Small business marketing for free on the web

Marketing for small business: part one

Posted: 2nd Jan 2016

MARKETING YOUR SMALL business doesn’t have to cost the earth. In fact, there’s quite a lot that you can do for free if you have the discipline to sit down in front of your computer or smart device for a few hours a week – or even just a few moments a day – to make your mark on the worldwide web.

Below you’ll find an introduction to some free online resources you might want to tap into – part two will be coming up in the near future with more free resources to explore.

If you haven’t heard by now, Twitter is the microblogging platform that allows you to relay messages to your followers in just 140 characters. Many dismiss Twitter and say ‘who would want to know about what I think’ – but you’d be surprised. As well as following and engaging with your favourite public figures and friends, it can be an incredibly powerful tool for the small business – follow entrepreneurs whose work you admire and comment on it. If you ‘tweet’ offers and tips relating to your unique selling points (often referred to as USPs), you will soon win a significant following. And the more you engage, the quicker you will pick up followers. Post regular links to your updated web pages or blog posts, and you’ll soon be proving your credentials as a subject matter expert. The Twittersphere can be a great place to network with like-minded professionals – and even spy on your rivals! Dismiss it at your peril – I have acquired new clients by using Twitter and so could you. Just remember to keep your tweets clean and decent. By all means engage in debate but always ask yourself, ‘does what I’m about to say reflect well on my business?’

The death of the 10-year-old platform Facebook is often predicted, but with 1.23 billion global monthly users there really is no danger of it going away any time soon. Have a long, hard think about that figure – from a base of more than a billion, there has to be a small number of potential clients lurking on it for you. Most people use Facebook socially to connect with friends and family – and part of that involves them sharing their likes. If you create a business page and post regular exclusive offers for your followers, you can encourage them to create likes that include you – thus your established client base will be engaged in an ongoing and organic marketing campaign on your behalf. You can even cross-pollinate between your platforms, for example posting links to your tweets, or even uploading videos from your YouTube stream if you have one. There has been a lot of media debate about privacy settings and news feed manipulation in recent times. If you’re concerned you should definitely do your research first before diving head first into Facebook. But there is a lot you can do to control and manage your privacy – striking the balance between that and allowing potential new customers will be key to your success.

We’ve all been sent links to funny videos or old pop classics of the 80s via email – most probably, these have been available for you to view via YouTube. But did you know that you can sign up to run your own YouTube channel? It’s almost criminal not to take advantage. To make a film about your business would have been prohibitively expensive 20 or even 15 years ago – and therefore the benefits were available to all but a wealthy few. But now that smartphones have excellent cameras and there is a multitude of free software available to edit your clips, it’s never been easier to make videos. If you’re a professional practitioner (such as a beautician or a fitness instructor) demonstrate your knowledge by setting up a tripod and filming a little ‘masterclass’ to upload. Be sure not to use music in the background though – you won’t have the clearance from the record company, and it will be distracting anyway. Write yourself a script to learn if that makes you feel more comfortable, or at least some prompting cards to put out of shot if you’d prefer to riff. Take care to make your mini-film short and snappy – long ones will simply lose the viewers’ interest. If you run a shop or a business that sells a regular turnover of products, why not film a quarterly preview of what’s in stock? You can get other people involved too, perhaps trying out the merchandise to show how it looks/feels. The more frequently you make little films, the better at it you’ll get – and it’s fun too!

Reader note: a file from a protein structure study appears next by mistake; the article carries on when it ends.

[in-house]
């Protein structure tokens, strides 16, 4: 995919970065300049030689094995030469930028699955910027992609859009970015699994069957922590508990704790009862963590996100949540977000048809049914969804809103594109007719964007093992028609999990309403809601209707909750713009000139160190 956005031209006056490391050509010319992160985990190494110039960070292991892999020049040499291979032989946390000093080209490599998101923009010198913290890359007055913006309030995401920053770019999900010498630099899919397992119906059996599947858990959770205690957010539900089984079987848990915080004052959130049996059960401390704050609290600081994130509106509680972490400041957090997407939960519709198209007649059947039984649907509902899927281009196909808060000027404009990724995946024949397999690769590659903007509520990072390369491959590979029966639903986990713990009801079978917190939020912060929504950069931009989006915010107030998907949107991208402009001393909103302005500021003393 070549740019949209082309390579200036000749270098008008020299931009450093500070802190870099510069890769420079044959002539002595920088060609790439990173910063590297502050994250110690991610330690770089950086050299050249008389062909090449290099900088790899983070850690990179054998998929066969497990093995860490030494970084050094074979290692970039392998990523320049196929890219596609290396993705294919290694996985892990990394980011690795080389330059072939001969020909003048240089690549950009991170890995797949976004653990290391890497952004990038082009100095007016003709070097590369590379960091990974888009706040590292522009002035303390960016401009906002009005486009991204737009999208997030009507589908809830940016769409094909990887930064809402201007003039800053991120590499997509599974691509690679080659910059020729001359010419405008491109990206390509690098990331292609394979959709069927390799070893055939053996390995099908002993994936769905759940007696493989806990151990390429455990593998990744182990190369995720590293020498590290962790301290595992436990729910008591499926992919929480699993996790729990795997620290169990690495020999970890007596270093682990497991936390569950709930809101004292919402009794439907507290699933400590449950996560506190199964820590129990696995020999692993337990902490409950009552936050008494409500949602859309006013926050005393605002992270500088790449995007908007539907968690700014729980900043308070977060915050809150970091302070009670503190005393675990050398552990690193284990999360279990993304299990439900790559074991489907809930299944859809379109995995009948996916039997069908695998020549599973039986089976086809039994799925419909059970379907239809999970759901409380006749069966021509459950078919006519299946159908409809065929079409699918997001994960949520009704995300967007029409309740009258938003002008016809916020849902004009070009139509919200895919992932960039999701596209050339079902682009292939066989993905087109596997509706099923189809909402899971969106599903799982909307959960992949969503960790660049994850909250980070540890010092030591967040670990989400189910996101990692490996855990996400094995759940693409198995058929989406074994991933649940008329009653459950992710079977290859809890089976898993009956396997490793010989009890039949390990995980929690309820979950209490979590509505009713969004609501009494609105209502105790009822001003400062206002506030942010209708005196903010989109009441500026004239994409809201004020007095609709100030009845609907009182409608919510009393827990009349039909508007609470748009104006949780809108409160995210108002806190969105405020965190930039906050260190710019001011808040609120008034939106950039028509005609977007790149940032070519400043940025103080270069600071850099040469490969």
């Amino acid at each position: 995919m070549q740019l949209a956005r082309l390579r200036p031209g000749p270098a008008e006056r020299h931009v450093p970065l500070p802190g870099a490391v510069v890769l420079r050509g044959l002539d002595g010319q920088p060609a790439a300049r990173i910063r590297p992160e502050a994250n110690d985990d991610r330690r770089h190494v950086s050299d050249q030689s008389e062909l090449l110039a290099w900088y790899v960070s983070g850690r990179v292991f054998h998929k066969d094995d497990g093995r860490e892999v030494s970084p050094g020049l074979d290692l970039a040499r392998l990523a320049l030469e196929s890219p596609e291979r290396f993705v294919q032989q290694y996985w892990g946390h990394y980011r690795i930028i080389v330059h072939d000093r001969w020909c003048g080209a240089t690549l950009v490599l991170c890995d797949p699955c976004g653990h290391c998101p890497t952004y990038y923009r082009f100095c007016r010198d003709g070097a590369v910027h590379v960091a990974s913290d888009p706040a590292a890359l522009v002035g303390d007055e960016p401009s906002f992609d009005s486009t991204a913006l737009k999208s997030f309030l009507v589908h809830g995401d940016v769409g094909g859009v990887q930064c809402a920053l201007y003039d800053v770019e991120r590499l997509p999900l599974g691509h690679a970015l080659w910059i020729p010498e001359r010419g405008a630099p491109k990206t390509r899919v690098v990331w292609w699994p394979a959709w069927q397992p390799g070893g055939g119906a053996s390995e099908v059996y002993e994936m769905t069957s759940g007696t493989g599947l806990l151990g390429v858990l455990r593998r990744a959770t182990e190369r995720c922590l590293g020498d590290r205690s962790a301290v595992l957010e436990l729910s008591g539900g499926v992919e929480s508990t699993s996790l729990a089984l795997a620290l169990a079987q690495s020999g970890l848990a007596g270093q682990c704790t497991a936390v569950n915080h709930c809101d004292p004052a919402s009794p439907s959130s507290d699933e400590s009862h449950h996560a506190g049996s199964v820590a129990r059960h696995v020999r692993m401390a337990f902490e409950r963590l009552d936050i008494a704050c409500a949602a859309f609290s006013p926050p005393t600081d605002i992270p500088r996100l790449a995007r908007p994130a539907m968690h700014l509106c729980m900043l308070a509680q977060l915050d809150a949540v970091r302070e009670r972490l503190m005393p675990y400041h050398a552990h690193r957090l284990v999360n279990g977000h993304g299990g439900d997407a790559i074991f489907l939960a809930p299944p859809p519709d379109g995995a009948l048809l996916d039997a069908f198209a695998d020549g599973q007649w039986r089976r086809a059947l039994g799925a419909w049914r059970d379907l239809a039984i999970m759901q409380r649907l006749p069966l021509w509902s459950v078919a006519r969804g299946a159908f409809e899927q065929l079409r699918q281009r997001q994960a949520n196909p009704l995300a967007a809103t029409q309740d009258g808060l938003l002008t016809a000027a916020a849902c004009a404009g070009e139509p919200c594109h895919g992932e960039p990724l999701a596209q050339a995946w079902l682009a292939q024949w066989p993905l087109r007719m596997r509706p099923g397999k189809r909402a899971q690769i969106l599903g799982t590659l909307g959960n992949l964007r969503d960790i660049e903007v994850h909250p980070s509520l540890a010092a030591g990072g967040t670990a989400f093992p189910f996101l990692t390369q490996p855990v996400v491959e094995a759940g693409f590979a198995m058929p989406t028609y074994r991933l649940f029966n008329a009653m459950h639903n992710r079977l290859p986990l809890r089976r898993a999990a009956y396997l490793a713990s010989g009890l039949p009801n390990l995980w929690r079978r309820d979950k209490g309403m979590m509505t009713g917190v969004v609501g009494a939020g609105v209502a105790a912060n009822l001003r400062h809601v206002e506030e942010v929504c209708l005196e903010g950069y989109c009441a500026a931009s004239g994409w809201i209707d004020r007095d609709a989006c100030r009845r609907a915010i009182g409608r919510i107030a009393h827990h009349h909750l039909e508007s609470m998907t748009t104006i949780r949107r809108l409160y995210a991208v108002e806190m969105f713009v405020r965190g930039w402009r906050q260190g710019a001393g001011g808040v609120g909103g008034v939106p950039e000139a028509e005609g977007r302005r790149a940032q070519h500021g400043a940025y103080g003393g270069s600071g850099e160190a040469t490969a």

Pinterest is now the fourth most popular social media platform, and its quite different to the others because its main focus is on visual rather than textual stimulus. Members set up a profile and create a series of mood boards which can be themed in any way you like. Then you simply pin images to it – either from your own collection or the boards of others. You can establish maps and add explanatory notes. It’s fairly addictive. But then how do you make it relevant to your business? Think about each board and pin as showing customers and prospects some insight into your brand. Make them want to identify with you.

One final point for the nervous: so what about your bad press? There’s no denying that in starting to use social media you are potentially opening yourself up to both legitimate public criticism and the vicious attention of web trolls. But as long as you are on top of your business and able to respond promptly and sincerely to any queries or complaints you will weather any storm. Don’t rise to trolls if you can help it. And where possible in answering a complaint get the complainant offline to discuss their concerns – go old school if necessary and resort to letter writing! Once made formal, people will know you take issues seriously. Plus if the complainant has behaved childishly and unreasonably then this may be the action that stops them in their tracks.